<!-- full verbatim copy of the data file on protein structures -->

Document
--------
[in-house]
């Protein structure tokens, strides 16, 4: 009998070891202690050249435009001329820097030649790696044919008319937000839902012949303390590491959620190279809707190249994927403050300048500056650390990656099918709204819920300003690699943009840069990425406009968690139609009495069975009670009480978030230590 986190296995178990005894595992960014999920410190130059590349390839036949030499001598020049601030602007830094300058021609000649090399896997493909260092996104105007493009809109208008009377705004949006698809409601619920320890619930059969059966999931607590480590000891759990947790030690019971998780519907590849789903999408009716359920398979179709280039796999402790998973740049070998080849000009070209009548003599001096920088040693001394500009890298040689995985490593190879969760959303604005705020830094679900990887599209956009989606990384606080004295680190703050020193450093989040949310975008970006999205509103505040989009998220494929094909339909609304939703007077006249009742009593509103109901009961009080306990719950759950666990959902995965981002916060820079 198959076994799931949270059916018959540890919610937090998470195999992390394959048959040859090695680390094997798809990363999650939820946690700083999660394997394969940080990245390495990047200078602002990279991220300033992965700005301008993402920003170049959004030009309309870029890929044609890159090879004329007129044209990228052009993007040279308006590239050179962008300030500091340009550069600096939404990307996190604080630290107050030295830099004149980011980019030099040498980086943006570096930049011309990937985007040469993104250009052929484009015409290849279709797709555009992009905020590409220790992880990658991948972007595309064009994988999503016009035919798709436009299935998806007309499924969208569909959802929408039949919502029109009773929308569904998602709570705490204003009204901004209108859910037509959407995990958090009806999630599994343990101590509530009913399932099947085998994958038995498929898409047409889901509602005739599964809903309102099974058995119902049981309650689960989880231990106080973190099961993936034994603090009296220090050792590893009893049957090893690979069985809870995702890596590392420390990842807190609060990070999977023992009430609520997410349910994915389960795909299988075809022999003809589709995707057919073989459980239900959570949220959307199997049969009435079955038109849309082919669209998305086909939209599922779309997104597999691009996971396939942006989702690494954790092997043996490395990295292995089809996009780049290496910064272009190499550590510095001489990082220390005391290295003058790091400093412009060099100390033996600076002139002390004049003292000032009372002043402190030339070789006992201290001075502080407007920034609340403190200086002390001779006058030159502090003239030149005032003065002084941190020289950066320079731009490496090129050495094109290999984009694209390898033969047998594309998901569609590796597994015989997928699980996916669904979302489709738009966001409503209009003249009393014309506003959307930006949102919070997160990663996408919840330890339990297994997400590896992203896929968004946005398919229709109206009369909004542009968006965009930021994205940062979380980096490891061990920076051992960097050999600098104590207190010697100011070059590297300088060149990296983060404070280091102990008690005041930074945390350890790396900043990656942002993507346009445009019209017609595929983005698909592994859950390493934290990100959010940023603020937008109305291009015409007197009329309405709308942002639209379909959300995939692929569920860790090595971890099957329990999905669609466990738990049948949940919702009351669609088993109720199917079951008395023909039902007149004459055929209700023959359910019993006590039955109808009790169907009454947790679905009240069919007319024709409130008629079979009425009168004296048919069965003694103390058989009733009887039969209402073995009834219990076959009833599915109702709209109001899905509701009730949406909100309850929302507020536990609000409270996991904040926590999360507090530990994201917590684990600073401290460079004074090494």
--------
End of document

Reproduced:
[in-house]
């Protein structure tokens, strides 16, 4: 009998070891202690050249435009001329820097030649790696044919008319937000839902012949303390590491959620190279809707190249994927403050300048500056650390990656099918709204819920300003690699943009840069990425406009968690139609009495069975009670009480978030230590 986190296995178990005894595992960014999920410190130059590349390839036949030499001598020049601030602007830094300058021609000649090399896997493909260092996104105007493009809109208008009377705004949006698809409601619920320890619930059969059966999931607590480590000891759990947790030690019971998780519907590849789903999408009716359920398979179709280039796999402790998973740049070998080849000009070209009548003599001096920088040693001394500009890298040689995985490593190879969760959303604005705020830094679900990887599209956009989606990384606080004295680190703050020193450093989040949310975008970006999205509103505040989009998220494929094909339909609304939703007077006249009742009593509103109901009961009080306990719950759950666990959902995965981002916060820079 198959076994799931949270059916018959540890919610937090998470195999992390394959048959040859090695680390094997798809990363999650939820946690700083999660394997394969940080990245390495990047200078602002990279991220300033992965700005301008993402920003170049959004030009309309870029890929044609890159090879004329007129044209990228052009993007040279308006590239050179962008300030500091340009550069600096939404990307996190604080630290107050030295830099004149980011980019030099040498980086943006570096930049011309990937985007040469993104250009052929484009015409290849279709797709555009992009905020590409220790992880990658991948972007595309064009994988999503016009035919798709436009299935998806007309499924969208569909959802929408039949919502029109009773929308569904998602709570705490204003009204901004209108859910037509959407995990958090009806999630599994343990101590509530009913399932099947085998994958038995498929898409047409889901509602005739599964809903309102099974058995119902049981309650689960989880231990106080973190099961993936034994603090009296220090050792590893009893049957090893690979069985809870995702890596590392420390990842807190609060990070999977023992009430609520997410349910994915389960795909299988075809022999003809589709995707057919073989459980239900959570949220959307199997049969009435079955038109849309082919669209998305086909939209599922779309997104597999691009996971396939942006989702690494954790092997043996490395990295292995089809996009780049290496910064272009190499550590510095001489990082220390005391290295003058790091400093412009060099100390033996600076002139002390004049003292000032009372002043402190030339070789006992201290001075502080407007920034609340403190200086002390001779006058030159502090003239030149005032003065002084941190020289950066320079731009490496090129050495094109290999984009694209390898033969047998594309998901569609590796597994015989997928699980996916669904979302489709738009966001409503209009003249009393014309506003959307930006949102919070997160990663996408919840330890339990297994997400590896992203896929968004946005398919229709109206009369909004542009968006965009930021994205940062979380980096490891061990920076051992960097050999600098104590207190010697100011070059590297300088060149990296983060404070280091102990008690005041930074945390350890790396900043990656942002993507346009445009019209017609595929983005698909592994859950390493934290990100959010940023603020937008109305291009015409007197009329309405709308942002639209379909959300995939692929569920860790090595971890099957329990999905669609466990738990049948949940919702009351669609088993109720199917079951008395023909039902007149004459055929209700023959359910019993006590039955109808009790169907009454947790679905009240069919007319024709409130008629079979009425009168004296048919069965003694103390058989009733009887039969209402073995009834219990076959009833599915109702709209109001899905509701009730949406909100309850929302507020536990609000409270996991904040926590999360507090530990994201917590684990600073401290460079004074090494």